The latest Netflix documentary, Sly, landed on the platform, offering an intimate look into the life and career of Sylvester Stallone. The Hollywood icon with a nearly fifty-year prolific journey has entertained and inspired millions around the world.
The one-hour and 35-minute documentary reveals some of the most significant stories about the actor, writer, director, and producer, paralleling them with his inspirational career.
The documentary has been criticised for glossing over some of the snarliest controversies in Stallone’s life but has touched upon quite a few that might appeal to his fans.
From a jealous and competitive father to the reason behind his permanent drawl, here are the five biggest revelations made in the documentary.
Rambo was supposed to die in First Blood
One of the biggest revelations in the documentary concerns the original ending of First Blood, the film that introduced John Rambo to the world. In the initial script, Rambo was supposed to die at the hands of his superior, Colonel Trautman. However, Stallone had a change of heart, fearing that this ending would send a bleak message to Vietnam veterans. He wanted to ensure that there was hope, even for those who had experienced the horrors of war.
As a result, the filmmakers scrapped the original ending, and instead, Rambo was arrested, providing a more optimistic conclusion.
The rivalry between Sylvester Stallone and Arnold Schwarzenegger was brutal
Another intriguing tidbit in Sly is the rivalry between Sylvester Stallone and Arnold Schwarzenegger. In the 1990s, both actors were at the peak of their action movie careers and often found themselves competing for the same roles. However, one role that neither actor truly wanted was in the notorious film Stop! Or My Mom Will Shoot.
Schwarzenegger pretended to be interested in the film, convincing Stallone to take the role, ultimately leading to one of the worst movies in Stallone’s career.
Stallone scrapped the original Rambo: Last Blood ending
Rambo: Last Blood also had its ending altered during post-production. Originally, the film was supposed to conclude with Rambo peacefully passing away on the rocking chair on his father’s porch. However, Stallone believed that true heroes should not die in front of their audience, leading him to alter the scene digitally, so the rocking chair kept moving as the camera panned away from Rambo.
“I so believe we don’t see our heroes die before our eyes,” Stallone mentioned the reason behind the decision, “That there’s always some mystical quality about them.”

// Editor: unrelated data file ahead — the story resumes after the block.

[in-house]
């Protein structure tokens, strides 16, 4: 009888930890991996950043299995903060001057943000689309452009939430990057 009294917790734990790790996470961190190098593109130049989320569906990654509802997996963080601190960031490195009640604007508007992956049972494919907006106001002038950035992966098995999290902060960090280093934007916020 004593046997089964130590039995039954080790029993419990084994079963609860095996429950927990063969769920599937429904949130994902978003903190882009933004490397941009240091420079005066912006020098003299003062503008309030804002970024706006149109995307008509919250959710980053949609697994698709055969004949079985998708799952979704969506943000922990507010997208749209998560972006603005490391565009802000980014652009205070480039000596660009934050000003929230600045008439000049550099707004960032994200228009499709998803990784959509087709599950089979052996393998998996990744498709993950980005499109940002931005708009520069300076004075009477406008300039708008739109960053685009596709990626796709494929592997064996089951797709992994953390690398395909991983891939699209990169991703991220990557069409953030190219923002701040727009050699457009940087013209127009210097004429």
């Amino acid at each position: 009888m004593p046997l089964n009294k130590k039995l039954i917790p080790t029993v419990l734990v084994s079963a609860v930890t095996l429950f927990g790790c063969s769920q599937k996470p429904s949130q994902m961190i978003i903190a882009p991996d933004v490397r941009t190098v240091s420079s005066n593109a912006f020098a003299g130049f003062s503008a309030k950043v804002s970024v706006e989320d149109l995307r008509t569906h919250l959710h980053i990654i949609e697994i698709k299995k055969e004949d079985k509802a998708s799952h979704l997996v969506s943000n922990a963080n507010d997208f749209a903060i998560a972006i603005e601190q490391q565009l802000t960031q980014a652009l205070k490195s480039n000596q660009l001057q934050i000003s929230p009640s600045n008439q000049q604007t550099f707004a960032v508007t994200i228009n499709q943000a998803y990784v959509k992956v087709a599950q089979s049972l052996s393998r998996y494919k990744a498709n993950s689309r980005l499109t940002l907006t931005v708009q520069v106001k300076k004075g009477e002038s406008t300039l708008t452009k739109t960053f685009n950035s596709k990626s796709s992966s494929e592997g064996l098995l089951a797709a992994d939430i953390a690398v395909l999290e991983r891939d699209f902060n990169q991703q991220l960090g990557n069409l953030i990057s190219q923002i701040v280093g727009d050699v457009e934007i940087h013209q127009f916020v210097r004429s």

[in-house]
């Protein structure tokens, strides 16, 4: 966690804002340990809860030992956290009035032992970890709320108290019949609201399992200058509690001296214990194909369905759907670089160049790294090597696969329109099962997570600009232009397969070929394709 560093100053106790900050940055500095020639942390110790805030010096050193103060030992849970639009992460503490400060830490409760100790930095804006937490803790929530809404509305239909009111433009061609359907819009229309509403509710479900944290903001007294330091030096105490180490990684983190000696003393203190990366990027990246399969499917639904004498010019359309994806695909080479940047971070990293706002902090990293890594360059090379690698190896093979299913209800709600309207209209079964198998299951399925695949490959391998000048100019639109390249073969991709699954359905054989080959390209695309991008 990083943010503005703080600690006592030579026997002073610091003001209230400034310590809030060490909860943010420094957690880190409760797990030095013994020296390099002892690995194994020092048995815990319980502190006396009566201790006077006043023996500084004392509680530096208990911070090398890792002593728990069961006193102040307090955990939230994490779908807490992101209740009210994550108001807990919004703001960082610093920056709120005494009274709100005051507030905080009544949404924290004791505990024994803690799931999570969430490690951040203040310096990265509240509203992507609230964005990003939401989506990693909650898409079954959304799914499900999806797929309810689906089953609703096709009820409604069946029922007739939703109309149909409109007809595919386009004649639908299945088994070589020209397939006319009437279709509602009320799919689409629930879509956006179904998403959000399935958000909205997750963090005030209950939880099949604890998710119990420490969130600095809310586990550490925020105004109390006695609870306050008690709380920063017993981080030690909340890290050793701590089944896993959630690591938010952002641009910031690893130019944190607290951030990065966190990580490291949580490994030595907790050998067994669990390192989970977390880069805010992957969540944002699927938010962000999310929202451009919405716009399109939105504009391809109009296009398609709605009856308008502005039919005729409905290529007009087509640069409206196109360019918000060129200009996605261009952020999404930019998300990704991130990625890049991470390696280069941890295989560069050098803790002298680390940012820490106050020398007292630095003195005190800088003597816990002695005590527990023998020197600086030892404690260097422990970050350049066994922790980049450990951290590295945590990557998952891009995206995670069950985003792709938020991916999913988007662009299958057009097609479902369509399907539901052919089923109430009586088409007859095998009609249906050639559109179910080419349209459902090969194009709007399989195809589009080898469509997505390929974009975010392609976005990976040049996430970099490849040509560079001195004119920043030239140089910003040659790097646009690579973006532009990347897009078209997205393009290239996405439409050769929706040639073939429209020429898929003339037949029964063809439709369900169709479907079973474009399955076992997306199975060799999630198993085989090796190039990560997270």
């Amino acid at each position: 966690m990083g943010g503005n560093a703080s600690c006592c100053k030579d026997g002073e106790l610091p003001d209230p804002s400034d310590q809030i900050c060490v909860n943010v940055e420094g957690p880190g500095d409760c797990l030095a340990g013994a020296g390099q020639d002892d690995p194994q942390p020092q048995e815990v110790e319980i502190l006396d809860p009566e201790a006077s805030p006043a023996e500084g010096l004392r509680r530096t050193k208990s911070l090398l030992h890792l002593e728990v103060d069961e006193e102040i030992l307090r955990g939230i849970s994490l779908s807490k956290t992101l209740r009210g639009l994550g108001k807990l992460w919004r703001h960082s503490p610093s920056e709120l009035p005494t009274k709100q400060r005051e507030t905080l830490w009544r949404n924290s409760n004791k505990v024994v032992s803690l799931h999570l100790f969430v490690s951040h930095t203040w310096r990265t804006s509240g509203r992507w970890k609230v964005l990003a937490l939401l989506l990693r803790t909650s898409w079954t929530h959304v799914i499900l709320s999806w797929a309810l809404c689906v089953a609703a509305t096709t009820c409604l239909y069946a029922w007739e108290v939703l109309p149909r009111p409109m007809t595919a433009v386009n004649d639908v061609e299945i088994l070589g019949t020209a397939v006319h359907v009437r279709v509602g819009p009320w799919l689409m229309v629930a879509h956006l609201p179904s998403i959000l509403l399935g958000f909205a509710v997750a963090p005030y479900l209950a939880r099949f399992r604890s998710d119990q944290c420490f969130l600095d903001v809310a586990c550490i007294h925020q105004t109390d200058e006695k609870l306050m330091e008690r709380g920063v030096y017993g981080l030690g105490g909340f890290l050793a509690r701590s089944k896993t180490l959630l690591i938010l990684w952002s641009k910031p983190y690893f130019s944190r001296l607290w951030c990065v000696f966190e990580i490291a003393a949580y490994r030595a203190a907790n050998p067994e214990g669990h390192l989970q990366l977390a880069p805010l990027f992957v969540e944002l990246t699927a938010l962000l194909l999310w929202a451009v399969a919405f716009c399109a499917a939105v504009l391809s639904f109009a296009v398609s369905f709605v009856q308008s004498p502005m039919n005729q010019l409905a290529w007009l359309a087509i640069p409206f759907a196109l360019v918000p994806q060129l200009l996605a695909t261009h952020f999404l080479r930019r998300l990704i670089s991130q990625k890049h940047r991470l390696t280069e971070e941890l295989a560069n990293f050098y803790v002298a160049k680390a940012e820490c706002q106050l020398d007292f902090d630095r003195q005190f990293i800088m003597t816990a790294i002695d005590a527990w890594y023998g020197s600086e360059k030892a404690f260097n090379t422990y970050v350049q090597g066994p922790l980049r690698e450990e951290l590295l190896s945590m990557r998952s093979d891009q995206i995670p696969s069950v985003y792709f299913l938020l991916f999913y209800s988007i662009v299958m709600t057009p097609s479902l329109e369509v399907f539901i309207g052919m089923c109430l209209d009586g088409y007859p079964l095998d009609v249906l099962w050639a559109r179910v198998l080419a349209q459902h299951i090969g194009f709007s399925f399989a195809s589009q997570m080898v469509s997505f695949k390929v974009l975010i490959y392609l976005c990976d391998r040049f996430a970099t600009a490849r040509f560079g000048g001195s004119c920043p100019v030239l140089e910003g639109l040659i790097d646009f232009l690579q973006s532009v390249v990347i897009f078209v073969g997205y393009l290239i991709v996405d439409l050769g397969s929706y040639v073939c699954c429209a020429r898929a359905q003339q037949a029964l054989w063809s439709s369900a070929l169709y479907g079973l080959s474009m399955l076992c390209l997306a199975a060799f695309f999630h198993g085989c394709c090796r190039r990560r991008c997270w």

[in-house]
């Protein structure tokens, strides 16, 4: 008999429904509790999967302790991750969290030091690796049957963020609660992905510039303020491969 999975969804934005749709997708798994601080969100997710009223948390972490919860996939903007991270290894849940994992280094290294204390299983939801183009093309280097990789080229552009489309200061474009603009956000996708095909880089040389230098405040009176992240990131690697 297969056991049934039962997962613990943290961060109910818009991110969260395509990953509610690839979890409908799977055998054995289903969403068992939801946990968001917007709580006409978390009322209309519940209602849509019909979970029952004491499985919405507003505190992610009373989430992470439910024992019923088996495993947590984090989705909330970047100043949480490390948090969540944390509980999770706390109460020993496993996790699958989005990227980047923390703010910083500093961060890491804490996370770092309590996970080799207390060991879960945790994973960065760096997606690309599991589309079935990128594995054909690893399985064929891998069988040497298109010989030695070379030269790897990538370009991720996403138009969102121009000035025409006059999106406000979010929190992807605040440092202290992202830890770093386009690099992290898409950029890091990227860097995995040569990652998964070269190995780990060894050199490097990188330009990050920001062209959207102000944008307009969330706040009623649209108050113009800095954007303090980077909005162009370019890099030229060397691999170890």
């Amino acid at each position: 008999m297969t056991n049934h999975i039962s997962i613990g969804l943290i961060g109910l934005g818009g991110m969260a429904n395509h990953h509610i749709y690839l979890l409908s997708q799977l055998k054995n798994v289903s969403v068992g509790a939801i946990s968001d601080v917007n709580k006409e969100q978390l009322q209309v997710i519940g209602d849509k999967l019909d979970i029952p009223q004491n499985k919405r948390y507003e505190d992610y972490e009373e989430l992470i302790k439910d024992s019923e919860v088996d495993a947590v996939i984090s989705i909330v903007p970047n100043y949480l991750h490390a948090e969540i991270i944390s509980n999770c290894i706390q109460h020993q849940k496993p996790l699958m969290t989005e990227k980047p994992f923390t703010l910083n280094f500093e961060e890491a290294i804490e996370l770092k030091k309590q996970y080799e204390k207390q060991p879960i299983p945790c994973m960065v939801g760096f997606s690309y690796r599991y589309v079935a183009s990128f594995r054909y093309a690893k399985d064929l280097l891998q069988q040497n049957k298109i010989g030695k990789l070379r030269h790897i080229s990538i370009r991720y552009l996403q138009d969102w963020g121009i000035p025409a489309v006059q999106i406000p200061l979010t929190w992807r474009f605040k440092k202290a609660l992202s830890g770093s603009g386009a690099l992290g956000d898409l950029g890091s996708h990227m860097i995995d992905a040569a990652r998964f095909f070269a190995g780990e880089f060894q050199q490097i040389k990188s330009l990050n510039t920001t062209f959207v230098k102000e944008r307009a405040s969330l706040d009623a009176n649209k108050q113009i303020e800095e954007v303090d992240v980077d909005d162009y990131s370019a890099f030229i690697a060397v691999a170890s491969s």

Stallone’s complicated relationship with his father
The documentary also delves into Stallone’s complicated relationship with his father, Frank Stallone Sr. The Rambo star revealed that his father’s physical and verbal abuse during his childhood greatly influenced his iconic movie characters, such as Rocky and Rambo. The rivalry between father and son even escalated to a dangerous polo match where Frank Sr. rammed his horse into Sylvester’s, leading to an injury that ultimately caused Stallone to abandon the sport he once loved.
In Sly, filmmaker John Herzfeld, who collaborated with Stallone multiple times since their 1969 low-budget silent film, Horses, shared his memories of Stallone Sr. After Rocky’s massive success, Herzfeld revealed that Frank Stallone Sr. approached him with a script about “the real Rocky.” However, when Herzfeld suggested that Stallone should be the one to explore the script, Frank Stallone Sr. declined, continuing his stubborn competition with his famous son.
Stallone’s signature “snarl”
Stallone’s signature snarl and slurred speech were the result of partial facial paralysis due to nerve damage at birth. The documentary recalls the story of how his mother, Jackie, went into labour while riding a bus and was carried into a charity ward, “Even though she was nine months pregnant, she kept riding around on the bus. And she [went] into labour.”
Stallone continued, “Somebody was smart enough to get her off the bus. They carried her into a charity ward. And that’s where I was brought into the world via this accident, which kind of paralysed all the nerves on the side of my mouth. So I was born with this snarl.”
Sly is currently streaming on Netflix, and you can watch the trailer here: